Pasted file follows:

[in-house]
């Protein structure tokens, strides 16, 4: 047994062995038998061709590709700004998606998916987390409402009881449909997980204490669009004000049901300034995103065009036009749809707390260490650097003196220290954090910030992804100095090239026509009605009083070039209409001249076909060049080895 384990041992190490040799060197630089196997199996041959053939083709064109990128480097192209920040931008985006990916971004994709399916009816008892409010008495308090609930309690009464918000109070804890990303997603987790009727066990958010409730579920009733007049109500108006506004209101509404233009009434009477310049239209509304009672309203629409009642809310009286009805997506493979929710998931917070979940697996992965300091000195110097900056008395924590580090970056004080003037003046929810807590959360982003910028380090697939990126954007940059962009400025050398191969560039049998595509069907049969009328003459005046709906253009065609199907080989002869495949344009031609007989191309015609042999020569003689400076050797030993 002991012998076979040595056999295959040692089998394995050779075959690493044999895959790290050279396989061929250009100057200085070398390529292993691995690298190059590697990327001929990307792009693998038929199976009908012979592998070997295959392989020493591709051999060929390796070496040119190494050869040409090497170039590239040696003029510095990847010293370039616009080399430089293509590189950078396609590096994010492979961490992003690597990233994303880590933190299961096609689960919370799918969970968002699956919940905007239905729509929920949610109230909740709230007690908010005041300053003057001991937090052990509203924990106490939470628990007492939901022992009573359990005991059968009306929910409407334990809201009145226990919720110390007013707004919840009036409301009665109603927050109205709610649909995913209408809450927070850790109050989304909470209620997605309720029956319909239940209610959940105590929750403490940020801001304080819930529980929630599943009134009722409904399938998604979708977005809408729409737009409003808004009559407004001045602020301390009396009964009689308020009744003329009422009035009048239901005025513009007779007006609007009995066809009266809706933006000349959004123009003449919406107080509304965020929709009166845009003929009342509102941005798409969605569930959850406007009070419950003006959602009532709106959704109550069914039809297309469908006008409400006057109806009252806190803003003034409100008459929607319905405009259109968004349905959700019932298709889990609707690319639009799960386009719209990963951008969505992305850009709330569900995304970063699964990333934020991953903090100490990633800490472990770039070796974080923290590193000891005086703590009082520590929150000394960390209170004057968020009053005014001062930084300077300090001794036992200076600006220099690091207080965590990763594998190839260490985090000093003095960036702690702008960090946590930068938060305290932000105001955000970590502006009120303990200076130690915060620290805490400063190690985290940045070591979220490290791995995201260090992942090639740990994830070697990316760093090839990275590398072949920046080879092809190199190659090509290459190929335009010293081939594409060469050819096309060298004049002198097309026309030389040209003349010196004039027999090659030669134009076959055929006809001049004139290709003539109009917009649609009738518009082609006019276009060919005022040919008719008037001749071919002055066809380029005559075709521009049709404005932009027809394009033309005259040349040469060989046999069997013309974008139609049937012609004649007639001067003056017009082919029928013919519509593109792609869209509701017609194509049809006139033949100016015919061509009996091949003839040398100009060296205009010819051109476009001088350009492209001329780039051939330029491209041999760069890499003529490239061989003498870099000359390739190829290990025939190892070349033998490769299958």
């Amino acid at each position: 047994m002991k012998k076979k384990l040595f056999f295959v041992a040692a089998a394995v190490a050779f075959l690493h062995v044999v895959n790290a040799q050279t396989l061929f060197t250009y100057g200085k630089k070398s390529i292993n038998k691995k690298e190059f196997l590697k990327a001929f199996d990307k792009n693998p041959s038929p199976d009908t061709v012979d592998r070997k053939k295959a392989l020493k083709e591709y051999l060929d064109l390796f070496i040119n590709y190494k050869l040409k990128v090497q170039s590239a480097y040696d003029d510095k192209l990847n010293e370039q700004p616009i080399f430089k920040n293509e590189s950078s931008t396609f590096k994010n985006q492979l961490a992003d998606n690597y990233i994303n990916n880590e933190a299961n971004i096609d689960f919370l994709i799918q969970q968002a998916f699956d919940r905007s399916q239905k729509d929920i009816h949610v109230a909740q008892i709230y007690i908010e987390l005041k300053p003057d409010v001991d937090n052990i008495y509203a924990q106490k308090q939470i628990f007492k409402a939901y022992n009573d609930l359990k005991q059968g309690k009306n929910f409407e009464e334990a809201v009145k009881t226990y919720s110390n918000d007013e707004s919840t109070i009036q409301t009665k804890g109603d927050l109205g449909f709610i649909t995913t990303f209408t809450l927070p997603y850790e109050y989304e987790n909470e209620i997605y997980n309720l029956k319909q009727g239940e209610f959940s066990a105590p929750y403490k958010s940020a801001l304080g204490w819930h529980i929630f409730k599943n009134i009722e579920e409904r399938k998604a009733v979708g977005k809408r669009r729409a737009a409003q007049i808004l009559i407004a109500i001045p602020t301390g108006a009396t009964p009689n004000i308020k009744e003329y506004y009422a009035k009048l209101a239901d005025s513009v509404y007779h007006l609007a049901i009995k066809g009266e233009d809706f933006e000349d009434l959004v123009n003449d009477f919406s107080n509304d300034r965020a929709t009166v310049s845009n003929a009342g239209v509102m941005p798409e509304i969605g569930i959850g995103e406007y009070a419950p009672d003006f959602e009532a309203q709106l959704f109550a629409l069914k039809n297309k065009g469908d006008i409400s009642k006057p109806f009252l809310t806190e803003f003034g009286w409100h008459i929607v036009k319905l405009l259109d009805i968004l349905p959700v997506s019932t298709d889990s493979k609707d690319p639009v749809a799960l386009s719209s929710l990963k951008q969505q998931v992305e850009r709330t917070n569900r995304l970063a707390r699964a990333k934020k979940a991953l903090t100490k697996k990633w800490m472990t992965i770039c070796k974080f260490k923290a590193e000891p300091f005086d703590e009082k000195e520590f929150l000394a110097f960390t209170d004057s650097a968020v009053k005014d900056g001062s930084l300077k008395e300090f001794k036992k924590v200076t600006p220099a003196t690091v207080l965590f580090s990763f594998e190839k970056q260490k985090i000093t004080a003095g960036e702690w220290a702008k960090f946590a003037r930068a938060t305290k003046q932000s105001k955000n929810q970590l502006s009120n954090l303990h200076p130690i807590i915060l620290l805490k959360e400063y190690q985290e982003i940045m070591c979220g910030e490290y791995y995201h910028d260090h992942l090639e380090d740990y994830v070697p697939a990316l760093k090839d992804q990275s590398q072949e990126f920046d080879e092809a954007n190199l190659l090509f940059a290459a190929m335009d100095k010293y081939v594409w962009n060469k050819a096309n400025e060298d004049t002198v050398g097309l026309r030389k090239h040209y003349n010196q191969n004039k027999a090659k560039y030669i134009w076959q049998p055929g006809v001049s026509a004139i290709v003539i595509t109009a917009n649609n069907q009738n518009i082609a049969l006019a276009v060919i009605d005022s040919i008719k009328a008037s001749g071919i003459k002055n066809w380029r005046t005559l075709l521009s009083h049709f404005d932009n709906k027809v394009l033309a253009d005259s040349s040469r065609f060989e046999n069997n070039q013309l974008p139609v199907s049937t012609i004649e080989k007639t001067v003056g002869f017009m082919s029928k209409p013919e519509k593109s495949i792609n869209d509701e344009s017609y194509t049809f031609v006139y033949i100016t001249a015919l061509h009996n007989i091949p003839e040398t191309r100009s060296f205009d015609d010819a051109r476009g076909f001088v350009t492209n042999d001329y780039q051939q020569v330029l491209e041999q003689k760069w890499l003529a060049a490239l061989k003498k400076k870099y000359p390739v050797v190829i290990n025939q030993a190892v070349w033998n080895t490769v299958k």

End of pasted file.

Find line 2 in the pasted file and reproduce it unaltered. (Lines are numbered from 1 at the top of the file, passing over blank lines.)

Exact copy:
């Protein structure tokens, strides 16, 4: 047994062995038998061709590709700004998606998916987390409402009881449909997980204490669009004000049901300034995103065009036009749809707390260490650097003196220290954090910030992804100095090239026509009605009083070039209409001249076909060049080895 384990041992190490040799060197630089196997199996041959053939083709064109990128480097192209920040931008985006990916971004994709399916009816008892409010008495308090609930309690009464918000109070804890990303997603987790009727066990958010409730579920009733007049109500108006506004209101509404233009009434009477310049239209509304009672309203629409009642809310009286009805997506493979929710998931917070979940697996992965300091000195110097900056008395924590580090970056004080003037003046929810807590959360982003910028380090697939990126954007940059962009400025050398191969560039049998595509069907049969009328003459005046709906253009065609199907080989002869495949344009031609007989191309015609042999020569003689400076050797030993 002991012998076979040595056999295959040692089998394995050779075959690493044999895959790290050279396989061929250009100057200085070398390529292993691995690298190059590697990327001929990307792009693998038929199976009908012979592998070997295959392989020493591709051999060929390796070496040119190494050869040409090497170039590239040696003029510095990847010293370039616009080399430089293509590189950078396609590096994010492979961490992003690597990233994303880590933190299961096609689960919370799918969970968002699956919940905007239905729509929920949610109230909740709230007690908010005041300053003057001991937090052990509203924990106490939470628990007492939901022992009573359990005991059968009306929910409407334990809201009145226990919720110390007013707004919840009036409301009665109603927050109205709610649909995913209408809450927070850790109050989304909470209620997605309720029956319909239940209610959940105590929750403490940020801001304080819930529980929630599943009134009722409904399938998604979708977005809408729409737009409003808004009559407004001045602020301390009396009964009689308020009744003329009422009035009048239901005025513009007779007006609007009995066809009266809706933006000349959004123009003449919406107080509304965020929709009166845009003929009342509102941005798409969605569930959850406007009070419950003006959602009532709106959704109550069914039809297309469908006008409400006057109806009252806190803003003034409100008459929607319905405009259109968004349905959700019932298709889990609707690319639009799960386009719209990963951008969505992305850009709330569900995304970063699964990333934020991953903090100490990633800490472990770039070796974080923290590193000891005086703590009082520590929150000394960390209170004057968020009053005014001062930084300077300090001794036992200076600006220099690091207080965590990763594998190839260490985090000093003095960036702690702008960090946590930068938060305290932000105001955000970590502006009120303990200076130690915060620290805490400063190690985290940045070591979220490290791995995201260090992942090639740990994830070697990316760093090839990275590398072949920046080879092809190199190659090509290459190929335009010293081939594409060469050819096309060298004049002198097309026309030389040209003349010196004039027999090659030669134009076959055929006809001049004139290709003539109009917009649609009738518009082609006019276009060919005022040919008719008037001749071919002055066809380029005559075709521009049709404005932009027809394009033309005259040349040469060989046999069997013309974008139609049937012609004649007639001067003056017009082919029928013919519509593109792609869209509701017609194509049809006139033949100016015919061509009996091949003839040398100009060296205009010819051109476009001088350009492209001329780039051939330029491209041999760069890499003529490239061989003498870099000359390739190829290990025939190892070349033998490769299958």